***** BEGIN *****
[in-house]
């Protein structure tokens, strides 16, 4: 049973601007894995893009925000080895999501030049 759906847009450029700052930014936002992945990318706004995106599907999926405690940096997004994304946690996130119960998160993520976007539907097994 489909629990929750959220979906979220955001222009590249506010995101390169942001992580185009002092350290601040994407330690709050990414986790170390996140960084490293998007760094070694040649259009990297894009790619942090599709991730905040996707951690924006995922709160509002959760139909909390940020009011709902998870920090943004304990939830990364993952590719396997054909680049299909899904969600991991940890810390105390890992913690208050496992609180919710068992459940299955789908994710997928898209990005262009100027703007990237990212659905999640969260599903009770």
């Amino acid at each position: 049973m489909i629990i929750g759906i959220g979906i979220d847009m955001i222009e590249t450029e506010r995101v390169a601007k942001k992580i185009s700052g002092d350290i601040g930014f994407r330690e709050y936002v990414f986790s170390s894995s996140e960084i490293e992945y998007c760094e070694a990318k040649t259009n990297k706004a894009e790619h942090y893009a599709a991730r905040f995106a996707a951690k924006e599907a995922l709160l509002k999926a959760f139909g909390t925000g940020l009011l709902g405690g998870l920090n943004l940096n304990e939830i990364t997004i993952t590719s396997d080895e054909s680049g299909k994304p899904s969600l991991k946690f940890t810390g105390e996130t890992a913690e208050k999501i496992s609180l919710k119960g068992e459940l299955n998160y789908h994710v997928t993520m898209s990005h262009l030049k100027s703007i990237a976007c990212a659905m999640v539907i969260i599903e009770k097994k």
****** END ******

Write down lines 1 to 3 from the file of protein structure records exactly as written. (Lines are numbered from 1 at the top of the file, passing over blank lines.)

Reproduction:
[in-house]
């Protein structure tokens, strides 16, 4: 049973601007894995893009925000080895999501030049 759906847009450029700052930014936002992945990318706004995106599907999926405690940096997004994304946690996130119960998160993520976007539907097994 489909629990929750959220979906979220955001222009590249506010995101390169942001992580185009002092350290601040994407330690709050990414986790170390996140960084490293998007760094070694040649259009990297894009790619942090599709991730905040996707951690924006995922709160509002959760139909909390940020009011709902998870920090943004304990939830990364993952590719396997054909680049299909899904969600991991940890810390105390890992913690208050496992609180919710068992459940299955789908994710997928898209990005262009100027703007990237990212659905999640969260599903009770």
């Amino acid at each position: 049973m489909i629990i929750g759906i959220g979906i979220d847009m955001i222009e590249t450029e506010r995101v390169a601007k942001k992580i185009s700052g002092d350290i601040g930014f994407r330690e709050y936002v990414f986790s170390s894995s996140e960084i490293e992945y998007c760094e070694a990318k040649t259009n990297k706004a894009e790619h942090y893009a599709a991730r905040f995106a996707a951690k924006e599907a995922l709160l509002k999926a959760f139909g909390t925000g940020l009011l709902g405690g998870l920090n943004l940096n304990e939830i990364t997004i993952t590719s396997d080895e054909s680049g299909k994304p899904s969600l991991k946690f940890t810390g105390e996130t890992a913690e208050k999501i496992s609180l919710k119960g068992e459940l299955n998160y789908h994710v997928t993520m898209s990005h262009l030049k100027s703007i990237a976007c990212a659905m999640v539907i969260i599903e009770k097994k």